Ghazal 81, Verse 8x


mashq-e az-;xvud-raftagii se hai;N bah gulzaar-e ;xayaal
aashnaa ta((biir-e ;xvaab-e sabzah-e begaanah ham

1) through the practice/usage of being-gone-from-self, we are, in the garden of thought,
2) familiar with the interpretation of the dream of weeds/'alien greenery'


aashnaa : 'Acquaintance; friend; associate; intimate friend, familiar; lover, sweetheart; paramour; mistress, concubine; —adj. Acquainted (with, - se ), knowing, known; attached (to), fond (of)'. (Platts p.57)


ta((biir : 'Interpretation, explanation (particularly of dreams); —attribute, quality'. (Platts p.326)


begaanah : 'Unknown, a foreigner, stranger, alien'. (Steingass p.223)


sabzah-e begaanah : 'Parasitic plants to be torn out or pruned'. (Steingass p.648)


sabzah-e ;xvaabiidah : 'Grass or herbs trodden upon and spread over the ground'. (Steingass p.648)


'Oh friend, oh our confidant, we have so much practice in being-gone-from-self that today in the garden of thought we have become the interpretation of the dream of the weeds.' Since greenery is also called 'sleeping greenery' [sabzah-e ;xvaabiidah], he has said 'dream of the greenery'. 'Weeds' are that greenery that would have sprouted and come up by itself. It's obvious that the interpretation of the dream of weeds would be nonexistence. The meaning is, 'Oh friend, while practicing gone-from-self-ness, today we have become entirely oblivion and nothingness'. (157)


'Garden of thought' because colorful themes are born/created in thought. That is, our gone-from-self-ness keeps us far off from the garden of thought, the way weeds remain far off from from the garden flower-beds. And the weeds have only as much of a relationship with the tulips and roses of the garden as the interpretation has to a dream. Weeds that would have sprung up outside the garden and out of place. The gist is that we do not know how to compose verses-- we only know to bring together garden, greenery, 'alien', and 'acquainted'.

aashnaa ta((biir-e ;xvaab = ta((biir-ashnaa-e ;xvaab . (223)

Gyan Chand:

sabzah-e begaanah is that greenery that would be fit for being dug up. In the garden of thoughts, we practiced losing ourself and going from ourself. In this way we've become acquainted with the interpretation of a dream of 'weeds'. The 'sleep of greenery' [;xvaab-e sabzah] is well-known. The cause of our going from ourself can be that no one pays attention to the pain of our heart. This mood is that of 'alien greenery'-- that no one is its friend/familiar.

== Gyan Chand, p. 253


BEKHUDI: {21,6}
DREAMS: {3,3}

For background see S. R. Faruqi's choices. For more on Ghalib's unpublished verses, see the discussion in {4,8x}.

The verse is energized by the piquancy of comparing the lofty, admirably mystical trance state of self-transcendance [az-;xvud-raftagii] with something as humble and despised, something as grittily and tenaciously physical, as a weed. An additional source of energy is the sense of action: to go outside oneself is a major journey (a 'trip'?), and it enables the speaker to feel empathy with plants that are idiomatically called 'alien greenery' (see the definition above). As usual, Ghalib has made this idiom work in both its colloquial and its literal sense. For more on the idiomatic expression sabzah-e begaanah , see {42,10x}.

Asi also points out the equally enjoyable idiom sabzah-e ;xvaabiidah (see the definition above) that forms part of the verse's invisible penumbra. As Gyan Chand notes, the idea of the weeds' sleep or dream is idiomatically established through this expression (since crushed grass lies flat on the ground, it seems to be asleep).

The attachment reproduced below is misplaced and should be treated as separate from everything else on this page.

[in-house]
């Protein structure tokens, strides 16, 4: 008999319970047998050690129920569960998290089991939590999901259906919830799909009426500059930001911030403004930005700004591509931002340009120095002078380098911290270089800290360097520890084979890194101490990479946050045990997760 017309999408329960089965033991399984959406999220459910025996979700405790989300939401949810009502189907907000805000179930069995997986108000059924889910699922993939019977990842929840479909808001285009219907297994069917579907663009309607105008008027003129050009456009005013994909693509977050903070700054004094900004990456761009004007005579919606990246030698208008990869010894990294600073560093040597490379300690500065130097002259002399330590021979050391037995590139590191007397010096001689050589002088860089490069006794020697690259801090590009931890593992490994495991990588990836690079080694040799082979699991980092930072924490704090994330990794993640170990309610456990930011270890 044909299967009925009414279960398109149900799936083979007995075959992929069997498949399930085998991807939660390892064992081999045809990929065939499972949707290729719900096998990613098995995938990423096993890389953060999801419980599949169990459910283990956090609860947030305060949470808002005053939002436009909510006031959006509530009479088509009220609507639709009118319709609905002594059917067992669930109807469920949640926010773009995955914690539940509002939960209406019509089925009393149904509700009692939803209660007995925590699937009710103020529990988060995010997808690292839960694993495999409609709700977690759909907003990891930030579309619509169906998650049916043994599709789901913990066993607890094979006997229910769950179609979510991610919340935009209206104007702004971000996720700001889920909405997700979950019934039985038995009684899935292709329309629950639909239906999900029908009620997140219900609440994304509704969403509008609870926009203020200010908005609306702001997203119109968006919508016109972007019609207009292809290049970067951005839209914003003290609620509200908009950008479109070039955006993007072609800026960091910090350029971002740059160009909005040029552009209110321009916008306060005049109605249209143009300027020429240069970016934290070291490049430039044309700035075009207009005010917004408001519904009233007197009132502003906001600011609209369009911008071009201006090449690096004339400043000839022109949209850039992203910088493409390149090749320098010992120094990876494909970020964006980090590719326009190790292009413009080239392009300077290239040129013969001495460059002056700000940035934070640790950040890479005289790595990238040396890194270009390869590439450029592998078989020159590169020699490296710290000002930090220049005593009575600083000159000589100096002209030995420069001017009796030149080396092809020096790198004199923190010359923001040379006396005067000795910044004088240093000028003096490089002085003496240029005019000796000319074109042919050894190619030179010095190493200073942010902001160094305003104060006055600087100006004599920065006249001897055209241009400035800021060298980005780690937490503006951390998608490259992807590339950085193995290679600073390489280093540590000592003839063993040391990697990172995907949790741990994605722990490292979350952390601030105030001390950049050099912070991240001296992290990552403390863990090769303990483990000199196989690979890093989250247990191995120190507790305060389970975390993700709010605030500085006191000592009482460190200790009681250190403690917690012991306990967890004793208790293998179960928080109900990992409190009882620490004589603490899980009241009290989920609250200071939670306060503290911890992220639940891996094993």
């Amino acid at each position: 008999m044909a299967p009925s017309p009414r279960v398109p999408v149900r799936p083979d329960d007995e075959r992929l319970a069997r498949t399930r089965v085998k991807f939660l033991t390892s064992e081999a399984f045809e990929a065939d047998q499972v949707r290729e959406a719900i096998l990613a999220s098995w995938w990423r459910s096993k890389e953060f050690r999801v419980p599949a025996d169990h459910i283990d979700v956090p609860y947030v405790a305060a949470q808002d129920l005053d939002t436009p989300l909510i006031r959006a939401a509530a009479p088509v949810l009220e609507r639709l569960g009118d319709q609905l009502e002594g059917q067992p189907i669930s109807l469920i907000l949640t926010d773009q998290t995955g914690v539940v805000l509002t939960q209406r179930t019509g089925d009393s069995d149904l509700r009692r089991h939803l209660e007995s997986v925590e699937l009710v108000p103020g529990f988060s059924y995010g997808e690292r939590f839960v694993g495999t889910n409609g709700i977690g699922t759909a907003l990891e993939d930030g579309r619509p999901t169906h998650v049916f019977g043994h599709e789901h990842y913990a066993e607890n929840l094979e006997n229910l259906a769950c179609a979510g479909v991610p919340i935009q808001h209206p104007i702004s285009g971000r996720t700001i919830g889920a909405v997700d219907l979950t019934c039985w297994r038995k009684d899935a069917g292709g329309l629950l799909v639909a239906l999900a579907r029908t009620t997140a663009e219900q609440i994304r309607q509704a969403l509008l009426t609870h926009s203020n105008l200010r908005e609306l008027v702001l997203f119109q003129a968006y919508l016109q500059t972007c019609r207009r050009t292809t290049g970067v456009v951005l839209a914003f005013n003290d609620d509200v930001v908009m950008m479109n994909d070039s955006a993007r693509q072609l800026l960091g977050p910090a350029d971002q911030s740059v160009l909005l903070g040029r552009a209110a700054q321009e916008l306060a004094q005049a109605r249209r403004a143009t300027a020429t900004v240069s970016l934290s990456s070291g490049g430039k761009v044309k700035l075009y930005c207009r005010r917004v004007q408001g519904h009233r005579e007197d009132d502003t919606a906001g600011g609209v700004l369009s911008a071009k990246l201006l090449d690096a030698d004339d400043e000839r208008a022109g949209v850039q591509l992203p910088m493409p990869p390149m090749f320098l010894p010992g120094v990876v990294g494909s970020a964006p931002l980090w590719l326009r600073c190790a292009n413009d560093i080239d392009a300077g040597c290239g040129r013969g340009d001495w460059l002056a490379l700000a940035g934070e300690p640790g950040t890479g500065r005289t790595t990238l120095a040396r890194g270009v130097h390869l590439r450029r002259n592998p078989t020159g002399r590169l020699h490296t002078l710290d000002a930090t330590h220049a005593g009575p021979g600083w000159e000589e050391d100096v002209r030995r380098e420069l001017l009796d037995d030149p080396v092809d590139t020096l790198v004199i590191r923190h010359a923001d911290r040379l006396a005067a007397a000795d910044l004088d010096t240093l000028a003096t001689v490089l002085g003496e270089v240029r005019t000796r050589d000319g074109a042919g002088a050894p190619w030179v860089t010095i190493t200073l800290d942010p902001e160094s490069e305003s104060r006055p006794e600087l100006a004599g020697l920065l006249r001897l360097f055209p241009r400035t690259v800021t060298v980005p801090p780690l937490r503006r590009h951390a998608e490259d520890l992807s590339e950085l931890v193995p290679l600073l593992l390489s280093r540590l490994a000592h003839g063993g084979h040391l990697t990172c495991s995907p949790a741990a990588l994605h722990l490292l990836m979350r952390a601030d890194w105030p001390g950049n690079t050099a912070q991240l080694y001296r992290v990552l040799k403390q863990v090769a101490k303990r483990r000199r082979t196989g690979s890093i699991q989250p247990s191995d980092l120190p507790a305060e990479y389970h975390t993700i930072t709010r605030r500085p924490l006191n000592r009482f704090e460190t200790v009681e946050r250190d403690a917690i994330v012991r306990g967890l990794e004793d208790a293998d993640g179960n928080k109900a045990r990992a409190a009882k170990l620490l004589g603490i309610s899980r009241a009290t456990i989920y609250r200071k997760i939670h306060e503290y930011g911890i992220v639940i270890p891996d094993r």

In this verse, even the lowly weeds are endowed with enough active potential to have a dream of their own, or at least to play a role in the speaker's dream. The perfect placing of the i.zaafat makes it possible for the dream in question to be the speaker's dream about weeds; or the weeds' own dream (whatever its content might be); or a dream that concerns weeds in some other, unspecified way. Thus the readings of the verse can be anything from the radically compassionate (the speaker can sympathize with the unexpressed sufferings of the humble weed) to the radically alienated (the speaker in his trance state has dreams in his mind that are like weeds in a garden), with stops at all sorts of points in between.

As so often in Ghalib's verses, the cleverly arranged pairs of opposites are in constant oscillation and mutual recombination in our minds. The juxtapositions include: inside (one's inner self, one's thought, one's dream) versus outside (going outside oneself, the garden, the weeds); and familiarity (with a regular 'practice', with dream interpretation) versus alienness (the weeds, the speaker's isolation in his trance state); and human contrivance (the careful 'practice', the garden, the interpretation) versus intractable wildness (the weeds, their 'alienness', the radical uncontrollableness of the trance state).

Note for grammar fans: how exactly should we read the grammar of aashnaa ? Normally we would have either kaa for the noun use (as in {42,1}, with its kis kaa aashnaa ), or se for the adjectival use (as Platts notes in the definition above). In this verse we have a se , but it's bonded to the mashq , and is thus required to be instrumental. As Zamin suggests, I read aashnaa-ta((biir as a reversed form of ta((biir-aashnaa , 'familiar with interpretation', which does the job in practice. S. R. Faruqi has told me (Aug. 2008) that this construction should officially be considered a faq-e i.zaafat , or 'removal/loss of the i.zaafat ', and that it should be treated as a recognized figure of speech. Another possible example: {222,2x}.